Raymond McCord senior posed the key question for him today:
"I also challenge Ronnie Flanagan to say whether he knew about this or
not. If he didn't, he was a poor Chief Constable and should be sacked
as HM Inspector of Constabulary and, if he did, he should be stripped
of his knighthood." (Belfast Newsletter)
The Sunday Business Post has a good series of articles on the 1976 state papers by Rory Rapple. One particularly interesting piece concerns the official deployment of the SAS to Northern Ireland, and the relationship between the SAS and the Special Reconnaissance Unit.
Mason also consulted prime minister Callaghan over
the recruitment of troops for a plain clothes Special Reconnaissance
Unit (SRU) which, according to his top secret letter dated September 8,
had been operating in Northern Ireland since at least March 1974. Mason
wanted Callaghan to drop the ban which had previously prevented ex-SAS
members joining the SRU until they had been out of the regiment for at
least two years.
The SRU’s role, according to Mason, was
‘‘surveillance of both republican and Protestant extremists’’, an area
in which it had amassed ‘‘much exceptionally valuable intelligence’’.
members of the SRU were actually used to infiltrate paramilitary
organisations is not explicitly stated, but what is certain from
Mason’s note is that the force was always trained by the SAS.
Correspondence on this issue also indicates that the SAS had been in the North for a lengthy period before January 1976. (Sunday Business Post)
My own piece on the SRU, which appeared in the now-defunct Daily Ireland last year, sheds some light on this earlier SAS presence:
In the midst of the Cold War retro coverage of Russian
spies, poisoning and Kremlin conspiracies, a little-noticed report by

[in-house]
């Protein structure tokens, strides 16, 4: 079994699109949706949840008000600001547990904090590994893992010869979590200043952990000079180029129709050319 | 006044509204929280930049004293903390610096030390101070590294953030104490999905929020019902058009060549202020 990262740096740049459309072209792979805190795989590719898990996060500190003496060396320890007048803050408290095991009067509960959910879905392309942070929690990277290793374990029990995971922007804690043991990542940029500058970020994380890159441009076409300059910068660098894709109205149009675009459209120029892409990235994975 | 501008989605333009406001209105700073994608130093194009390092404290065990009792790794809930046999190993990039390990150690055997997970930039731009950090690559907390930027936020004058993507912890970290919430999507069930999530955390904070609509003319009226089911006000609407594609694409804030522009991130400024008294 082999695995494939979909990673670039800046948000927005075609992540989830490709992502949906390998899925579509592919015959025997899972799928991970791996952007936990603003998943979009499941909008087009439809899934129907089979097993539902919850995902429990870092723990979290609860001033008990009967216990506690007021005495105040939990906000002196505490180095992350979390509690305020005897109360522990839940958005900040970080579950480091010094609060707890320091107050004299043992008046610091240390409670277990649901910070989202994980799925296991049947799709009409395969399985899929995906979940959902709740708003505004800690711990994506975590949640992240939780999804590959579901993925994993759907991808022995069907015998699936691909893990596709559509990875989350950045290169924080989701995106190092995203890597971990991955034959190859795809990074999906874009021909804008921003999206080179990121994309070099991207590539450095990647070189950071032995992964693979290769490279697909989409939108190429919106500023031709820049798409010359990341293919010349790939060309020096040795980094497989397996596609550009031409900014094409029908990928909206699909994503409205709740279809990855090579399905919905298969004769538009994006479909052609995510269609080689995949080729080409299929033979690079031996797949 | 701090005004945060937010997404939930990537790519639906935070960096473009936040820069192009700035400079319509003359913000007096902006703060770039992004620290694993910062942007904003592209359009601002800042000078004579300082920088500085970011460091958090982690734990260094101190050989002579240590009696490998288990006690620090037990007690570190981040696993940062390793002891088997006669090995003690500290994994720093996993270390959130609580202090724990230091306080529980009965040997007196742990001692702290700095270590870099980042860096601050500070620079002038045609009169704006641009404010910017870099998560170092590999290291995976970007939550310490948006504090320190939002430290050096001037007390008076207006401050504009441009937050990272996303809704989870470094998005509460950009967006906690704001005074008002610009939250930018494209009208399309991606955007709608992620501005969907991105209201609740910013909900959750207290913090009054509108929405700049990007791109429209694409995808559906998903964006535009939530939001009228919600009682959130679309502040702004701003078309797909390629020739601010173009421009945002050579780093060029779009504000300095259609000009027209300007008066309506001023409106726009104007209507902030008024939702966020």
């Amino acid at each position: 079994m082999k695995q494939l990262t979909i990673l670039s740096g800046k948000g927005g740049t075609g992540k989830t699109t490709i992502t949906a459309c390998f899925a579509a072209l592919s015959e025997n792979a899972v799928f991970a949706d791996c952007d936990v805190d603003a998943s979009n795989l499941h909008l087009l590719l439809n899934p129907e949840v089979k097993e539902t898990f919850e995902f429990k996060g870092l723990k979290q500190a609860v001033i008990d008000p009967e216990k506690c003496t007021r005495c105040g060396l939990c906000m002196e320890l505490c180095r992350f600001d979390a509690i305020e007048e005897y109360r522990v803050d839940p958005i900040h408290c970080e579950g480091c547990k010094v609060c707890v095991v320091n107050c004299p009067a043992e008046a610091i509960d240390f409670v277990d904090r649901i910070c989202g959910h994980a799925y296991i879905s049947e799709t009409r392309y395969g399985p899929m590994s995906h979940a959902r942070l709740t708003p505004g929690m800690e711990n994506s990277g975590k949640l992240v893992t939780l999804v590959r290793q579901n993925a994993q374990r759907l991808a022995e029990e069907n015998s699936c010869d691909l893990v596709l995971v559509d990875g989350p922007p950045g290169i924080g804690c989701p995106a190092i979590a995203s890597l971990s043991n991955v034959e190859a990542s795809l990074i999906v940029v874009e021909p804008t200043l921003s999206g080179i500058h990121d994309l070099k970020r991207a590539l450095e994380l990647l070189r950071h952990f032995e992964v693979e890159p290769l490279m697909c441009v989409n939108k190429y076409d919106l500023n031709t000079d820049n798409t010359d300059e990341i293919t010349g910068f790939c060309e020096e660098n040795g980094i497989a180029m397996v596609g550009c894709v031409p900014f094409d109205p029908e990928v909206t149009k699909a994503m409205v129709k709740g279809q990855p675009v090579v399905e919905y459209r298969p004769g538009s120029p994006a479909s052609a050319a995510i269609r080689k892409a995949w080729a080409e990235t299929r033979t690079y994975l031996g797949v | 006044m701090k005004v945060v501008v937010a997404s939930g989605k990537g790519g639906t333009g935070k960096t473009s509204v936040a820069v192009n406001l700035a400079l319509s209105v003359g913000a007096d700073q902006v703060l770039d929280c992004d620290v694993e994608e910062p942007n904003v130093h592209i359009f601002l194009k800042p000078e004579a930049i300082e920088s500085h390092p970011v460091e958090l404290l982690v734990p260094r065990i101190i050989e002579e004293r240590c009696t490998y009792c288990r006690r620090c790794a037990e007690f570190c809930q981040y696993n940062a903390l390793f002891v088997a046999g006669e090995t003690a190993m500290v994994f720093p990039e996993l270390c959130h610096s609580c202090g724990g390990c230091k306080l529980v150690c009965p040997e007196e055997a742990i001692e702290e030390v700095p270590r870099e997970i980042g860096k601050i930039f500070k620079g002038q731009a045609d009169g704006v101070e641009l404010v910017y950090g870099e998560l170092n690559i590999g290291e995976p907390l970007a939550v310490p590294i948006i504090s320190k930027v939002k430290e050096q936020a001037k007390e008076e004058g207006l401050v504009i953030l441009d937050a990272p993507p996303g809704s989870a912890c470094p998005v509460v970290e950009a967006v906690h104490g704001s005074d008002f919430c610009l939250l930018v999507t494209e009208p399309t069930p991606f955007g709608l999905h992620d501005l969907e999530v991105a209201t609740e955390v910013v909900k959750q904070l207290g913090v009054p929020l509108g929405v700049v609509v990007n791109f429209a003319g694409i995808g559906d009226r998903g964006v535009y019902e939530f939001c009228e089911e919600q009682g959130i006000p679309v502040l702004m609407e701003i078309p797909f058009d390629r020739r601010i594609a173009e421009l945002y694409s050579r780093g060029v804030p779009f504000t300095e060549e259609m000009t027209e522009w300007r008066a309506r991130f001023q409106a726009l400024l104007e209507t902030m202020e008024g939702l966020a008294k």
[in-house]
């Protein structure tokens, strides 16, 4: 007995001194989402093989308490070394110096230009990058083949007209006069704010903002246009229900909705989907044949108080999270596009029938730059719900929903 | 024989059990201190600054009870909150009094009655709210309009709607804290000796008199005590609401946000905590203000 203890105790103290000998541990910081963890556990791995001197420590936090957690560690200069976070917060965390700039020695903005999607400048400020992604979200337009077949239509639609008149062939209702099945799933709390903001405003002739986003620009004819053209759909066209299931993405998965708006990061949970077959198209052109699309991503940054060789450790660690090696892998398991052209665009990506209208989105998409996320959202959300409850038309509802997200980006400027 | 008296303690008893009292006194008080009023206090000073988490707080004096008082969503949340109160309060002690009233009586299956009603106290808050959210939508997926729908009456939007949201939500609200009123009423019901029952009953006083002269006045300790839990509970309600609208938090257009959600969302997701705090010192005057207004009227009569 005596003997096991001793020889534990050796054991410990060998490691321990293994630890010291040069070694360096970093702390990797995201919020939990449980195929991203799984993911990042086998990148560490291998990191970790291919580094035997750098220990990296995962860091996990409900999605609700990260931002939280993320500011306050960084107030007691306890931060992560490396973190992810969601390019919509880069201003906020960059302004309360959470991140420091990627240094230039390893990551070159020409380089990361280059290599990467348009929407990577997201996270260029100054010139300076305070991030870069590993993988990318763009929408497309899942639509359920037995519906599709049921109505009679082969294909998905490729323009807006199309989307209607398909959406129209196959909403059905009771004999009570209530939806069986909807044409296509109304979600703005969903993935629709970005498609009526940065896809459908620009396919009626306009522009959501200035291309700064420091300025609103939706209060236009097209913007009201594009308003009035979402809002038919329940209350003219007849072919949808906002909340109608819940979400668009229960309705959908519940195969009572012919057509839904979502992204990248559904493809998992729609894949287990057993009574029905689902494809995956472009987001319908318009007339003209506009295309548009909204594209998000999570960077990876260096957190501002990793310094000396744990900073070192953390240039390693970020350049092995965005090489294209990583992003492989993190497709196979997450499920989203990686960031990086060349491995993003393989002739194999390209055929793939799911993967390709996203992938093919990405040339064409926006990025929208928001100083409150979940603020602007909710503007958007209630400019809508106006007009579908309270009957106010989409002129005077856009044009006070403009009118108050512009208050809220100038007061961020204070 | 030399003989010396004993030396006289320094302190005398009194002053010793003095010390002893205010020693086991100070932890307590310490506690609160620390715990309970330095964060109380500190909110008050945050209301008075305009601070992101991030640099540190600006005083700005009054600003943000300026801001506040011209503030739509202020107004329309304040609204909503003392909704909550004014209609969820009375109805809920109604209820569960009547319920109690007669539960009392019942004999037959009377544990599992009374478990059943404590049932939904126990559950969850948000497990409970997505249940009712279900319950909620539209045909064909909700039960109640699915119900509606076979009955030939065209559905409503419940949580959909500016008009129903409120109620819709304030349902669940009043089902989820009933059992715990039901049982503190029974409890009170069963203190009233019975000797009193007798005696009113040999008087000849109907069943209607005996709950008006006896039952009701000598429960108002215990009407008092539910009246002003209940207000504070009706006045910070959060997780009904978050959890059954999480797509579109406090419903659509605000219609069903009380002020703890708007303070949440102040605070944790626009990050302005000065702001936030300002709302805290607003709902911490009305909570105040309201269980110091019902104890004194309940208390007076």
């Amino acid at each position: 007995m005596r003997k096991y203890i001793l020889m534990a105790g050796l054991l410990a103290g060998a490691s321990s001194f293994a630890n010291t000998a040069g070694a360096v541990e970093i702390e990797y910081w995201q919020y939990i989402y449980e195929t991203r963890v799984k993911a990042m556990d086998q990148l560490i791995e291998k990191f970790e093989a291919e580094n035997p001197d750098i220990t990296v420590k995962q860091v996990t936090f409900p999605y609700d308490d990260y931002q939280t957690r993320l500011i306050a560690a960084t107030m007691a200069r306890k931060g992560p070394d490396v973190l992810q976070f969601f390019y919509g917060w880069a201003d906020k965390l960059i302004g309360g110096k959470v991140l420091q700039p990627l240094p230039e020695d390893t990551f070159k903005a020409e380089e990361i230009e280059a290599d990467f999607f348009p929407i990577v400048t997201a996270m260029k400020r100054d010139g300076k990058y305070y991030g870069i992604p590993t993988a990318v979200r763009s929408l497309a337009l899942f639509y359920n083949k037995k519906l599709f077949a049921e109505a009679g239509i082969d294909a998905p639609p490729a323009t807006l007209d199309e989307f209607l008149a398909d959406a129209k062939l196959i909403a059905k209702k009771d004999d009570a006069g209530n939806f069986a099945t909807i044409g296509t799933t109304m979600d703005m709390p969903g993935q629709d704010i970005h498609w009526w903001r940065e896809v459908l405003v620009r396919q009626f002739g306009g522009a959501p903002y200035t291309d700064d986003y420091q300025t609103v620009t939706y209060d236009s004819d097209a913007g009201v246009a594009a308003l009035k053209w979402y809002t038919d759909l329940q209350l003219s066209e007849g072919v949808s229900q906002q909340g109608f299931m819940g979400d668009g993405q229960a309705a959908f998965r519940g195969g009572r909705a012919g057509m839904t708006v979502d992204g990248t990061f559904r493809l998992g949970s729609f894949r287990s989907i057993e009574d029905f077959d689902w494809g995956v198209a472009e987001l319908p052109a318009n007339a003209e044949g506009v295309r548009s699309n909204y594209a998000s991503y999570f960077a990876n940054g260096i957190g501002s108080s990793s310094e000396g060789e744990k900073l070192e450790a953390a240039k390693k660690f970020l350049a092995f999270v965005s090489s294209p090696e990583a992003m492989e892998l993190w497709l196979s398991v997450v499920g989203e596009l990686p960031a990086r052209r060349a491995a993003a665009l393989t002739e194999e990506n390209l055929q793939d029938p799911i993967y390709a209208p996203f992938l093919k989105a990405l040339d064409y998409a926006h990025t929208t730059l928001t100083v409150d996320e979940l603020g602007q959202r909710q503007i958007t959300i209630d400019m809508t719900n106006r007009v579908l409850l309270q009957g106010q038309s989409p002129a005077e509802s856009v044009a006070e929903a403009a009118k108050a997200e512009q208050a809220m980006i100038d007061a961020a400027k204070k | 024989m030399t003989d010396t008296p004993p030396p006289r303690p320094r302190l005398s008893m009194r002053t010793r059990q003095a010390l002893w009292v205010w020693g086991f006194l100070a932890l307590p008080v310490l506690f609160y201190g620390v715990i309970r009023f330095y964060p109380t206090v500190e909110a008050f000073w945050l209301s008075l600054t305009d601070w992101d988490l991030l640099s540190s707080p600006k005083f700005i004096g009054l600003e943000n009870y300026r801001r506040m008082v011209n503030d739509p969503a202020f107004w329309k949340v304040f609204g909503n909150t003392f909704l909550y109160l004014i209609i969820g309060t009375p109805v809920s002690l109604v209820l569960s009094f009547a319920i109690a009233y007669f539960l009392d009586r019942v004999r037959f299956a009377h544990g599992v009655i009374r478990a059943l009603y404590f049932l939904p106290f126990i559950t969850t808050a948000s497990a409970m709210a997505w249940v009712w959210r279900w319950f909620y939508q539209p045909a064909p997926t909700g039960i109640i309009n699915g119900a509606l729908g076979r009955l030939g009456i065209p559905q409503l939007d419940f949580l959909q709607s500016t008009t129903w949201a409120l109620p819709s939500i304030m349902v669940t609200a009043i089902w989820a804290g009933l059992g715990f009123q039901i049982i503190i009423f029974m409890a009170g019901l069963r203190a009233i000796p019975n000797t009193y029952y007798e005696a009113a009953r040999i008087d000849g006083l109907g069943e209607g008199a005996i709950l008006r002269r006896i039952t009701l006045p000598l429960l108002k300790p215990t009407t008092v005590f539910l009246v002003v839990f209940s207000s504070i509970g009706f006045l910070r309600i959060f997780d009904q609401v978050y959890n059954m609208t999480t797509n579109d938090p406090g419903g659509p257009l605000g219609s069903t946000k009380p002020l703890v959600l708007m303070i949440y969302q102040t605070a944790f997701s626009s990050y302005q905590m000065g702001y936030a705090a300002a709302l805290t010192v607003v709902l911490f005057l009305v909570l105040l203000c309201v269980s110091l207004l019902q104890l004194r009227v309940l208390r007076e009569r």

the Irish parliament last week cast a grim light on the activities of
Britain's own 'secret state' during the Troubles.
report was from the parliamentary committee which examined the 1975
Kay's Tavern bombing in Dundalk. According to the report, the Dundalk
bombing was one of various atrocities and murders carried out during
the 1970s by a South Armagh-based loyalist gang with the 'widespread'
collusion of British security forces. (The First Post)
Bertie Ahern has said it is 'absolutely essential' that the British
Government examine the findings of reports into collusion, and that it
fully co-operates with all investigations into the serious issues that
statement issued after the publication of an Oireachtas Committee
report, he said its findings regarding collusion were 'deeply troubling
and a matter of most serious concern', and painted 'a very disturbing
PFC researcher Alan Brecknell, whose father died in one of the gun/bomb attacks carried out by members of a UVF/RUC/UDR gang based at Glenanne in South Armagh, welcomed the report and called on the Northern Secretary of State to "release the documents which to date have been withheld from the Irish Government, NGOs and families. It's time to come clean on the links between the northern security forces and loyalist paramilitaries."
Potentially very significant story from Colm Heatley at the weekend:
A former senior British Army intelligence officer has claimed that his military career in the North was ended after he raised objections about the murder of a Catholic man in Co Armagh, which he believes was carried out in collusion with loyalist paramilitaries.
Lieutenant Colonel Nigel Wylde, who served in the North during the early to mid-1970s, told The Sunday Business Post the murder was carried out after information was passed from the British Army to a loyalist gang who then shot dead an innocent Catholic with no political connections. (Sunday Business Post)